Red beans are cooking s l o w l y on the stove top in the kitchen as I type this here gibb. I am snacking on one Hudson Valley Macintosh and slices of five thousand month aged super extra totally sharp Cabot cheddar. Mum and her friend are at the pier antiques show; I decided to stay home and finish the book I’m reading, Mindless Eating, by the genius madman and IRB-questionable behavioral food researcher, Dr. Brian Wansink. I’ve got this and another book and one article to read for Marion’s class. Reminders to self–In the middle of three research papers and feature piece/interview for food writing. Make popcorn for viewing Marion’s copy–a gift from Alice–King Korn after class Monday. All goodness here.
Wansink writes about menus and how they serve as triggers to our eating more, or less, of a food, and perceptions of the establishment–be it college cafeteria or white linen fine dining–we create (subconsciously=mindlessly) based on menu descriptions. He used red beans and rice as an example. So here I can read only so much about food everyday without triggering one of two main responses. I ether become utterly disgusted and go into anorexic mode (the symptom not the disease state folks) or I find myself in the kitchen preparing a nice little pr’ack* (achem, gorge like a pink little cochone).
The red bean reference brought me back to 59 Main Street during a particular and brief hard partying era in New Paltz. This was circa 01992 when I lived in a crummy little studio across the hall from the redheads. These girls partied nonstop but the cello playing redhead made a mean red beans and rice, a la New Orleans. She lived there before moving to hippyhadesville and brought back some super secret recipe. My recipe is off the Goya bag of dry habichuelas colorados plus my own goodness added.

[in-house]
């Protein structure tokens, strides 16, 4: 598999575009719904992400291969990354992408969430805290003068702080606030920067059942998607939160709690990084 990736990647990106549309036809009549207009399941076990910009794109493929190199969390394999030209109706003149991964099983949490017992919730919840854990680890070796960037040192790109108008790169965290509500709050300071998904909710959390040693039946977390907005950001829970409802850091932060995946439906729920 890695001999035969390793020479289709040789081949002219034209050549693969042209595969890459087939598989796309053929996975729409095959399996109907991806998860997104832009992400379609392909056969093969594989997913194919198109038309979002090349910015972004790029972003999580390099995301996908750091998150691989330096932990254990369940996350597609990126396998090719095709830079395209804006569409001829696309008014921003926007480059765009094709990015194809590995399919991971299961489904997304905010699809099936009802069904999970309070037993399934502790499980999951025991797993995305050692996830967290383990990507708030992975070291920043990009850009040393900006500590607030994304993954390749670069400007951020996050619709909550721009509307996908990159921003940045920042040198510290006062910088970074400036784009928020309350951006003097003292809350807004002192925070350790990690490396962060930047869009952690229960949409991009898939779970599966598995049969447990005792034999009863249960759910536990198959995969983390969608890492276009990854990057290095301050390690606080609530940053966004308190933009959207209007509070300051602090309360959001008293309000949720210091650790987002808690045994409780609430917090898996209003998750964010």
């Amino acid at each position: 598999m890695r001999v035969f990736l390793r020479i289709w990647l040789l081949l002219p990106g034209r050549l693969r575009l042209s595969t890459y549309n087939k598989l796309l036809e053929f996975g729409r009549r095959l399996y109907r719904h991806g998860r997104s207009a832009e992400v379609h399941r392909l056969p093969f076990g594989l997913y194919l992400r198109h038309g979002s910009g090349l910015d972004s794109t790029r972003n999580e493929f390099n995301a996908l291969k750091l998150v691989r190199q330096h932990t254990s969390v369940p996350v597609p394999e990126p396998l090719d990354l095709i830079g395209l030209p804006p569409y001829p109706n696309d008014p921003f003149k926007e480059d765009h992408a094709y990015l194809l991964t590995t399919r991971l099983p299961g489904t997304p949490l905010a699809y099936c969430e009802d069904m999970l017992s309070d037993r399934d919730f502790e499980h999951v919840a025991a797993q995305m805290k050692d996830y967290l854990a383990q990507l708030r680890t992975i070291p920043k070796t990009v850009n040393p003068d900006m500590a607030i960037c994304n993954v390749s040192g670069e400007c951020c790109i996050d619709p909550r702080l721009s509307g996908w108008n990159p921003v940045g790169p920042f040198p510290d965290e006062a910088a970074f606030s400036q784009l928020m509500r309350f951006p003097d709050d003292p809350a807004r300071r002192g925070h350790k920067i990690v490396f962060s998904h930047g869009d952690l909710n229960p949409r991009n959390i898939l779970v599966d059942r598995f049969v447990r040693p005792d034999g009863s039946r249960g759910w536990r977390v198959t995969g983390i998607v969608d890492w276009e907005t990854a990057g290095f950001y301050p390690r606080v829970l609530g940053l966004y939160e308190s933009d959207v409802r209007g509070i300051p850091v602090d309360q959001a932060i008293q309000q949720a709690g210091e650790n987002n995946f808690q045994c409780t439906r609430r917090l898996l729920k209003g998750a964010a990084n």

I dedicate today’s prandium to those long forgotten and thankfully gone debauched red heads. May they have found sobriety, or occasionally something resembling it..
Gringas homage to red beans and rice
1 bag/16 ounces dry habichuelas colorados
1 small spicy chorizo
2-3 cloves garlic
1 small fresh green pepper
1 skinned small not-so-fresh-nearly-about-to-rot tomato leftover from Monsieur’s garden
1 teaspoon olio
Kosher salt, to taste
Crushed black pepper, to taste
3 Monhegan bay leafs
Oregano, to taste
A dash of this or that from the spice cupboard
Slice the small, spicy chorizo into skinny coins and put them in a small heavy lidded pot with a little bit of olio; stir and sauté. Then chop the shallot and garlic and throw in the pot and stir to sauté it all. Wash and chop the fresh, green pepper into small pieces and throw them in the pot; stir. Skin and squeeze pits and extra juice out of the tomato and mash up and throw in the pot. Season as you please with kosher salt, crushed black pepper, oregano, and a dash of this and that good spicy stuff. Meanwhile you’ll have washed and soaked the dry habichuelas colorados in a bowl with four or so cups of water. Pour all of that into your mix sautéing on the stove. Stir and let it come to a boil. Add some more water because this little concoction is going to cook for a good, long, s l o w haul. Lower the heat down very, very low and cover. My stove is gas so I lower the flame to below the bottom burner–very low. You’ll hear the habichuelas water sizzle over if it’s not low enough and requires adjusting the flame.
Someday when they’re done s l o w cooking I’ll eat with some brown rice, avocado slices, XXXhot sauce, and a glass of seltzer.
*Pr’ack is a sniglet i coin here converging prandium and snack.